Memory Architecture: To read the cell, a signal is applied to the row and the current of output port number is sensed where and . This path can be modeled as resistor, , between input and output ports which is either LRS or HRS. The maximum and minimum resistance can be used to determine the sensitivity of sensing circuit as will be discussed later. It is worth noting that this technique can be generalized to any crossbar size since the sneak current that is resultant from multi-paths is mitigated by this reading technique. Figure 3 shows the full schematic of the single layered crossbar array. The crossbar inputs are connected to the read decoder which selects only one input according to the input address. The selected line is biased by and unselected lines are biased to . Grounding the lines is a special case of the general bias voltage . Furthermore, if smaller word-lengths are needed, banking can be applied as shown in the figure, where each bank has size of and the total number of banks is . Consequently, one row per bank is read each clock cycle which means readout circuits are needed. In order to choose between the banks, an analog mux is necessary which can easily be constructed using switches. Note that the bitlines of all unselected banks should be biased to to guarantee the aforementioned scenario. The outputs of the analog mux are connected directly to the reading circuits which bias the selected bank to and sense the current.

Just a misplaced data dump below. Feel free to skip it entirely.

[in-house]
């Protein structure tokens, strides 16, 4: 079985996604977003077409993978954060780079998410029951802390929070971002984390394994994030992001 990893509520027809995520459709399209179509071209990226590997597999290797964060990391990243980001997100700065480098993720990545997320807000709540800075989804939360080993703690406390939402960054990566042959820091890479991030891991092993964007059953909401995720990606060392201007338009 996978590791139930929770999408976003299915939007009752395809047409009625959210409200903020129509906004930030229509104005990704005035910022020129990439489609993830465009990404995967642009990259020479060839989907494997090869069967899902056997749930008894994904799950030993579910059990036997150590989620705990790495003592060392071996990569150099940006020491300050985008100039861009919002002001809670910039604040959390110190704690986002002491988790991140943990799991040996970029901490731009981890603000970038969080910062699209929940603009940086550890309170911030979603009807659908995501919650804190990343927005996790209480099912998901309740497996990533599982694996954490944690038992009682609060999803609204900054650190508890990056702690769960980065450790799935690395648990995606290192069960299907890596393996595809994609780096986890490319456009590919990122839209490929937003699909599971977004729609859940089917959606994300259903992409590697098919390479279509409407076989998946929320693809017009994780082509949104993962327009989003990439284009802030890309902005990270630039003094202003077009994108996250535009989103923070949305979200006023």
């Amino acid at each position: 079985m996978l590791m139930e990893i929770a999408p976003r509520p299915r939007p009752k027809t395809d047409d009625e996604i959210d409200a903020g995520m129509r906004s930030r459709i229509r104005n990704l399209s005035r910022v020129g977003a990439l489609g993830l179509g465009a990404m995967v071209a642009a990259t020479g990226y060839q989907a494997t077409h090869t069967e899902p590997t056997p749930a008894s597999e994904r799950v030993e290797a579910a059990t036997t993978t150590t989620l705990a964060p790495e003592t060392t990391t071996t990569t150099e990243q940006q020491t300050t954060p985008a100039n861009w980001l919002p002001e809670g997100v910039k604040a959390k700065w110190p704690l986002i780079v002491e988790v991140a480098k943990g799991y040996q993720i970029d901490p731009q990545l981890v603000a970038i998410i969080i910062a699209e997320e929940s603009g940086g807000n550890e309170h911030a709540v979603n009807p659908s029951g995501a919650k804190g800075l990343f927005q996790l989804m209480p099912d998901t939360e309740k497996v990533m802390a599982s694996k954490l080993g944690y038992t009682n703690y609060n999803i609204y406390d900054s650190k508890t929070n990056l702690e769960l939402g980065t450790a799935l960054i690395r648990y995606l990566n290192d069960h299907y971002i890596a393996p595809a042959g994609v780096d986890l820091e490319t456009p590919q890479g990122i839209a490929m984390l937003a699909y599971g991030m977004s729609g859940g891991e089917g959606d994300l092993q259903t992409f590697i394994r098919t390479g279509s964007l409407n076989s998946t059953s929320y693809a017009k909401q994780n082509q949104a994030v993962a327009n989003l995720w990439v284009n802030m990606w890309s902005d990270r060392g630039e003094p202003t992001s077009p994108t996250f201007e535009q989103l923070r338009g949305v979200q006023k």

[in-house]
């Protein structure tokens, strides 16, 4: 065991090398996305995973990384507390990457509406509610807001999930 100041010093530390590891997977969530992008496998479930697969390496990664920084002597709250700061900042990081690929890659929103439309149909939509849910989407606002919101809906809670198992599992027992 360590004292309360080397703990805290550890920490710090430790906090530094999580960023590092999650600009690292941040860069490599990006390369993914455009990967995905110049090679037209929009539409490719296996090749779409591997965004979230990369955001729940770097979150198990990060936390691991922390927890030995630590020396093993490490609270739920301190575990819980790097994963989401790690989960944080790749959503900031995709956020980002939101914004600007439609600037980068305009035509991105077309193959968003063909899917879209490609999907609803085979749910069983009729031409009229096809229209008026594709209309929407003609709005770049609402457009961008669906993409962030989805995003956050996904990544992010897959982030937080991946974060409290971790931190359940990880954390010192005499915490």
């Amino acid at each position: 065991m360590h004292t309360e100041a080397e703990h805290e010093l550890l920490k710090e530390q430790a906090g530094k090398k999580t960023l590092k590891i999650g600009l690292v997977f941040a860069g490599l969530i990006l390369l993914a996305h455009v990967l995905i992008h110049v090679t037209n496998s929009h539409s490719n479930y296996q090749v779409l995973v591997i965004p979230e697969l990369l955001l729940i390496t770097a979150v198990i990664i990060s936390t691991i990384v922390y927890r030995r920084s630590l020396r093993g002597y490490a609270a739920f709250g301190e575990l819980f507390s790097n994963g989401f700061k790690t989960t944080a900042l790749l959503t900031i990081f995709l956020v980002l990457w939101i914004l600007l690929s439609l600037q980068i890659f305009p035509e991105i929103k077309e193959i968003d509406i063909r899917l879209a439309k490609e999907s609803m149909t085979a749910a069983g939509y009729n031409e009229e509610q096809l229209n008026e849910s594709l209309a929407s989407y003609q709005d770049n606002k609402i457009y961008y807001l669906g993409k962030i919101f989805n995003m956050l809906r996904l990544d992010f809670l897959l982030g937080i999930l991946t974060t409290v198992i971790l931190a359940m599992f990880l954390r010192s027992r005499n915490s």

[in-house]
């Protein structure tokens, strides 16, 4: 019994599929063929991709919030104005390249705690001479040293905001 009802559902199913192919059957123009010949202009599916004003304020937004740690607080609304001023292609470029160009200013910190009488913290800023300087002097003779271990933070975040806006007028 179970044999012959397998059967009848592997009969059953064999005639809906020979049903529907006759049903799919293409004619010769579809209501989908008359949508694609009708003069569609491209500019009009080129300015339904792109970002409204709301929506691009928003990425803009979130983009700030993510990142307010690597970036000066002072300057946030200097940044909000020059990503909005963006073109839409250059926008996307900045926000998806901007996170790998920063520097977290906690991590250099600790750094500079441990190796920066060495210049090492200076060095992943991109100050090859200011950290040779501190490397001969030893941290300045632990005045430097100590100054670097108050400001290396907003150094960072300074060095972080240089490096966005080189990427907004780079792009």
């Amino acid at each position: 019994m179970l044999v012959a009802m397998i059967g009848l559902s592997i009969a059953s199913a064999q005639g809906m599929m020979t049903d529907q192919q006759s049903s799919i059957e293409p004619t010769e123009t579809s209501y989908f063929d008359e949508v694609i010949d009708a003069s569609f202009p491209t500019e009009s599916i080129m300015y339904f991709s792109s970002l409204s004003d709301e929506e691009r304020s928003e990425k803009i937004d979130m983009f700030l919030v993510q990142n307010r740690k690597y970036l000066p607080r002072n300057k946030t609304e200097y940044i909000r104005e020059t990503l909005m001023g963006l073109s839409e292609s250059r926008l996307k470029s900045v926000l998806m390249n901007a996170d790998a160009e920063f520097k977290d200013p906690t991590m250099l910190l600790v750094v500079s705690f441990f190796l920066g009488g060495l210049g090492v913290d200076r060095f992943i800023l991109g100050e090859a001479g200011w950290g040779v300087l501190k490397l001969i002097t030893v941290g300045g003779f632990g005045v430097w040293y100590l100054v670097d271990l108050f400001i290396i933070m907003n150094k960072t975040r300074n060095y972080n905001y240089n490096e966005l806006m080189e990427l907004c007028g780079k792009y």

Fig. 3: Schematic of full single-layered crossbar array.